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Independents' Day

Top GP joins Number 10 daily briefing to urge patients to visit GP

NHS England's primary care medical director Dr Nikki Kanani co-led today’s daily coronavirus briefing from Number 10 Downing Street, using her platform to urge the nation to see their GP if needed.

It is the first time the GP has featured in the daily events, and saw Dr Kanani standing alongside housing and communities secretary Robert Jenrick MP, and Professor Yvonne Doyle, medical director of Public Health England.

Dr Kanani’s message was one of reiterating to the public that primary care services remain open for use, even if delivered in a non-traditional format.

She said: ‘I wanted to reassure people who are listening and watching today that your primary care services are still there for you.

‘I want to pay tribute to our GP practices and our general practice teams, our dentists, our optometrists, the unsung heroes of community pharmacists on the high street, who have continued to work day after day and make sure that they’re there for you.

‘This Bank Holiday, they’ll be open as well.

‘And it might feel a little bit different - you might have more telephone calls or online video consultations; you might see someone dressed in PPE, as I was yesterday in my surgery.

'But you must know that your NHS is still there for you, so please come and contact us if you need advice or support over the coming weeks and months.’ 

She later thanked those who have returned from retirement and said that the NHS is now looking at ways of retaining them, whether they will work with their local practices, or remotely.

Mr Jenrick also paid tribute to primary care teams.

Dr Kanani further acknowledged that ‘right across the NHS’, people are ‘experiencing stress and strain’, and she mentioned personal challenges during this period, including having a family member who is shielding and having to home-school her children.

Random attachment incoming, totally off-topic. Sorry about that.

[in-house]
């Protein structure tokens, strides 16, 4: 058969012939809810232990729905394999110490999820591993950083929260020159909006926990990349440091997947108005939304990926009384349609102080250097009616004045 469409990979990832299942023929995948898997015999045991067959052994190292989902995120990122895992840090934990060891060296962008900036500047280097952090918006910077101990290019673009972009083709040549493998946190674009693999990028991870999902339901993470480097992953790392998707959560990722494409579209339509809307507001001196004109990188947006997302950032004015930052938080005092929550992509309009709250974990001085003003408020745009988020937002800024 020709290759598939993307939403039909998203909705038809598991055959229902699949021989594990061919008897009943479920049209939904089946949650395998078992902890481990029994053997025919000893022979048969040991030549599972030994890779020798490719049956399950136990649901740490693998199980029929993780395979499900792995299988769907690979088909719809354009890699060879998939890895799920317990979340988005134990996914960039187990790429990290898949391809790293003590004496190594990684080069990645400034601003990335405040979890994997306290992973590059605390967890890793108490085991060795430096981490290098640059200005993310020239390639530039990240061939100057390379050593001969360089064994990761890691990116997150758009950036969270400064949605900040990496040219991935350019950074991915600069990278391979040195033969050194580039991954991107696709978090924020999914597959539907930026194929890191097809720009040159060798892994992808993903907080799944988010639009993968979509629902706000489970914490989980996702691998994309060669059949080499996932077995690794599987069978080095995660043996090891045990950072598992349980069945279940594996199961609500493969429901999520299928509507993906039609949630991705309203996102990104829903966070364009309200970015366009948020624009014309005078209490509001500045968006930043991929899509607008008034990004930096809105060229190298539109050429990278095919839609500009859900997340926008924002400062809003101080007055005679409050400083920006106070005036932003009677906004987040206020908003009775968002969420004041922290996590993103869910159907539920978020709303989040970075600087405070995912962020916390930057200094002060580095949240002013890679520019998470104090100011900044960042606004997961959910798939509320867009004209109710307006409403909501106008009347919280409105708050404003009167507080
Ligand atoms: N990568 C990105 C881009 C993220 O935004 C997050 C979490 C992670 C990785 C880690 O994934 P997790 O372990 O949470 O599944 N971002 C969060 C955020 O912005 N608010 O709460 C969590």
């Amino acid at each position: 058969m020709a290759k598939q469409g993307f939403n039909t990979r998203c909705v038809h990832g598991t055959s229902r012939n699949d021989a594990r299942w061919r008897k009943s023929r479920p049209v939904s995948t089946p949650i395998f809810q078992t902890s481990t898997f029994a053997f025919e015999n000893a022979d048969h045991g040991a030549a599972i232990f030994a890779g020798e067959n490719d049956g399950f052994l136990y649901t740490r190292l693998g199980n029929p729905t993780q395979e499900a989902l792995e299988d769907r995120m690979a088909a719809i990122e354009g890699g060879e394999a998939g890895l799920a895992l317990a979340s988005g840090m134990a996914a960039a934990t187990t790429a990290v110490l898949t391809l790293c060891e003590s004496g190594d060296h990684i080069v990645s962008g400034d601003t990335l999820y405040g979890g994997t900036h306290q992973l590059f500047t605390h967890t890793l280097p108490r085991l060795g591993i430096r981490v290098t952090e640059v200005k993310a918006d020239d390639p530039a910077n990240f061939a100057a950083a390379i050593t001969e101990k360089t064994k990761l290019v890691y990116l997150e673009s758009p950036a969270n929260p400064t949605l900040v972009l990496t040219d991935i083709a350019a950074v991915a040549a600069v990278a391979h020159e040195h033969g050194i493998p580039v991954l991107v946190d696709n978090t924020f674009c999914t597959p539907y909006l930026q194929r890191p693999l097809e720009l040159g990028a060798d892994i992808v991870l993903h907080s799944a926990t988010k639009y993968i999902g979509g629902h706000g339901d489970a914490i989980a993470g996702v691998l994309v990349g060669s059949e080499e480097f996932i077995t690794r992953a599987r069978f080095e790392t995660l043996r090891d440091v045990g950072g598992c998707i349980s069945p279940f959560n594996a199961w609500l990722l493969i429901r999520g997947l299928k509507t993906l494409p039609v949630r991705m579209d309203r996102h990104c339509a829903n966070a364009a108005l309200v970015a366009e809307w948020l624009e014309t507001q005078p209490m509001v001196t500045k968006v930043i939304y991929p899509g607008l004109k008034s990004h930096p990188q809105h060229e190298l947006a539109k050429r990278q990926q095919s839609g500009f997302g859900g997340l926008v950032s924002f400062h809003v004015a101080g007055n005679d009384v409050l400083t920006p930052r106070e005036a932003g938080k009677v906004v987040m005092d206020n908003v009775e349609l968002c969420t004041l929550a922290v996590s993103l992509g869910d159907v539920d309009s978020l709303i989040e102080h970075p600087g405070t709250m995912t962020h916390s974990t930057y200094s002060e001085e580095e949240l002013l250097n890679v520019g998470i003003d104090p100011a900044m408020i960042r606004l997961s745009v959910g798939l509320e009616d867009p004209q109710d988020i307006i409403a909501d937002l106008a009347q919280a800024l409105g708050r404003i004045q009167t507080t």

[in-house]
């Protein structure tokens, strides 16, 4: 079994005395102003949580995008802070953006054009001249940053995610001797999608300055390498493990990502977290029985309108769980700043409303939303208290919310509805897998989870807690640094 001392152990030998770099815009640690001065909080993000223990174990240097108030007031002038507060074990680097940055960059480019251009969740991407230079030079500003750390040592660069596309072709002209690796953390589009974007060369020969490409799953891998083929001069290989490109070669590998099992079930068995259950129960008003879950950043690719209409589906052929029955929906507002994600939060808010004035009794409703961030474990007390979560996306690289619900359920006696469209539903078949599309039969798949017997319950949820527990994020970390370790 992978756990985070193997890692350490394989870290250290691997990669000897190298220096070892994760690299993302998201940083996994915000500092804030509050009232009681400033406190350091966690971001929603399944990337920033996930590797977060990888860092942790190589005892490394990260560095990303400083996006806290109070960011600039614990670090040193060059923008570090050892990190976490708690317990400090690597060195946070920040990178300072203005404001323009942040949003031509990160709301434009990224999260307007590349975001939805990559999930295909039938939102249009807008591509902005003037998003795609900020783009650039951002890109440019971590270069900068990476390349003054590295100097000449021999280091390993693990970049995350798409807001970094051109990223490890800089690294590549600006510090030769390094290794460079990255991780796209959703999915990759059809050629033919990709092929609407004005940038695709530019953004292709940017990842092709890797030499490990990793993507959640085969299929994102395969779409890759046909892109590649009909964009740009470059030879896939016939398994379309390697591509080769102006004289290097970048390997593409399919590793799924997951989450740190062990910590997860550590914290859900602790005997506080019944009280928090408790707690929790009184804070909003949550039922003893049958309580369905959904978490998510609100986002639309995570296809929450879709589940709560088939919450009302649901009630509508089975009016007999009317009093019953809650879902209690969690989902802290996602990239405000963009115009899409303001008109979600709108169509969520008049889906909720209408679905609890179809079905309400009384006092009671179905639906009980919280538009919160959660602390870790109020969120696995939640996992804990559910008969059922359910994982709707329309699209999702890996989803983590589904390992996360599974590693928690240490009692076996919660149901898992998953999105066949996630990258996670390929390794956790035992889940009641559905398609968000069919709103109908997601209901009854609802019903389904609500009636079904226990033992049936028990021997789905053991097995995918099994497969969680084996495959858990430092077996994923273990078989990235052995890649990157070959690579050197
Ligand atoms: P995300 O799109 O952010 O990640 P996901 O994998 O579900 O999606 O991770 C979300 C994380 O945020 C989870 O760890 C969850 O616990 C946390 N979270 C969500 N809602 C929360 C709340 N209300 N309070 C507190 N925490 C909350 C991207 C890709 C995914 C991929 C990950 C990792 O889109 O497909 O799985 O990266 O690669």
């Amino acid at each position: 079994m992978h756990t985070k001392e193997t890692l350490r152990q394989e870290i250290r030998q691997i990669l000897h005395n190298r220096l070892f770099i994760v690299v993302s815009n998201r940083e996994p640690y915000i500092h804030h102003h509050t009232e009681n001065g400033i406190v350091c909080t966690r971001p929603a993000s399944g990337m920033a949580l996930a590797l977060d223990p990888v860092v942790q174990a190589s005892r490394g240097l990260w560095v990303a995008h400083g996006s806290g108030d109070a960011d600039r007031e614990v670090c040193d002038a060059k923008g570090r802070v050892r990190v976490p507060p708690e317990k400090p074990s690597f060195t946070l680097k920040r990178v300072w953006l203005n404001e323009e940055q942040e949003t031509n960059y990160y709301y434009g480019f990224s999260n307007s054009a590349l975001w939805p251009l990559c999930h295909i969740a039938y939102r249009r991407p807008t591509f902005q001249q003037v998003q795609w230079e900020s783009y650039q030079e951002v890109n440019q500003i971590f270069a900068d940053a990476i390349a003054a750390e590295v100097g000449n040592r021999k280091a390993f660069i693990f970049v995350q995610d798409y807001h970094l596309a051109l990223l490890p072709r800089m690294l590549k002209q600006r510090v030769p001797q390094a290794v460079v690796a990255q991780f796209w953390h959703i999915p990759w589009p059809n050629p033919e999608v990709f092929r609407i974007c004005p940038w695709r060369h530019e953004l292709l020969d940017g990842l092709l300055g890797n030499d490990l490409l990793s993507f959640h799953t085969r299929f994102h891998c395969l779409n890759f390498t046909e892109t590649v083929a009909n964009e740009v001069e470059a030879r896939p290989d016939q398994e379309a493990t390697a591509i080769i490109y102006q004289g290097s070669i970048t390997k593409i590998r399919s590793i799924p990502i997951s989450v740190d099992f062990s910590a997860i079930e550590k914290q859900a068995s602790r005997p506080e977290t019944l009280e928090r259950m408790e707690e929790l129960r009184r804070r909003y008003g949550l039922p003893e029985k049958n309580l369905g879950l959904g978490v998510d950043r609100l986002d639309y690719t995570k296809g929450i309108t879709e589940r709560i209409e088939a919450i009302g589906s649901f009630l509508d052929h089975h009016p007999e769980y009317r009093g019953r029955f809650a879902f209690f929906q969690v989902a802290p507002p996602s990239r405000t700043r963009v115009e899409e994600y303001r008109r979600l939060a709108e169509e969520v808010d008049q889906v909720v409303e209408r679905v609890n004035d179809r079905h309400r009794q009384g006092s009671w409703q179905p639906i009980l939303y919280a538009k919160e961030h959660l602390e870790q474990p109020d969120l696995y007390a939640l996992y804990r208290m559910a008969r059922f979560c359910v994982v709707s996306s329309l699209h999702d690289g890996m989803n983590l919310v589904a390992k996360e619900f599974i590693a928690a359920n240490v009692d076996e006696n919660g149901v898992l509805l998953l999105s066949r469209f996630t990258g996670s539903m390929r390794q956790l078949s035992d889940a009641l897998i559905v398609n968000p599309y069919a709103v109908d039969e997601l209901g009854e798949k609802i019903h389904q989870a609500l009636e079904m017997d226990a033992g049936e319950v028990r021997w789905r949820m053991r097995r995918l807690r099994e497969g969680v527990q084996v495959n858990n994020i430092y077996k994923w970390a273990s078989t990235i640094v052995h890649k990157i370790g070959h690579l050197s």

Yesterday, Dr Kanani fronted the #HelpUsHelpYou campaign disseminating the same message.

 

Later in the session, PHE's Professor Doyle referenced primary care services such as smoking cessation and immunisations, of which uptake has declined since the offset of the pandemic.

She stated: ‘Just one concern, is, of course, that where services have had to stop, for instance immunisation or smoking cessation, that we actually move as soon as we can when it's safe to re-establish the preventive services as well.’ 

Dr Kanani has previously told GPs it is fine to get 'creative' to carry on 'vital' immunisations.

Comments on this article have been disabled. We have received a number of complaints about the comments on this story.

It is completely acceptable to criticise NHS England and health ministers for their policies and actions. However, the vast majority of these comments were aimed at the person, which is unacceptable. 

Readers' comments (9)

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  • Where's Optimus?

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  • Where's Optimus?

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  • The politicians have lost their nerve, Society has lost its sense of perspective and how to live with risk

    I too am utterly fed up with being told by doctors in DH who have no skin in the game about general practice. We were plagued by bananaman a PSMO in DH who used to bang on reminding us that he USED to be a GP principal...............Yes pre 1990 and NO COMPARISON

    BTW NK is FACTUALLY incorrect in saying the dentists are open then? I don't think so. The UDC in Derbyshire has barely seen 100 patients, most dentists are closed and quietly going bankrupt


    I was talking with my dental surgeon brother. We are all aware of the importance of good oral health and its contribution towards the defence mechanisms of the body and that includes C-19. Currently the only dental treatment available is antibiotics and extraction and dentists are going bust whilst I inadequately prescribe analgesics.

    Remember 70% of the causes of facial pain are dental in origin and not just infective causes at that. Dental Surgeons have been well aware of infection and AGP well before the average doctor was… I used to build dental scavenging systems in the 1970s to deal with exactly that see front inside cover Sheffield Dental School propectus 1970- 2012 to se what a proper model dental operatory looks like!!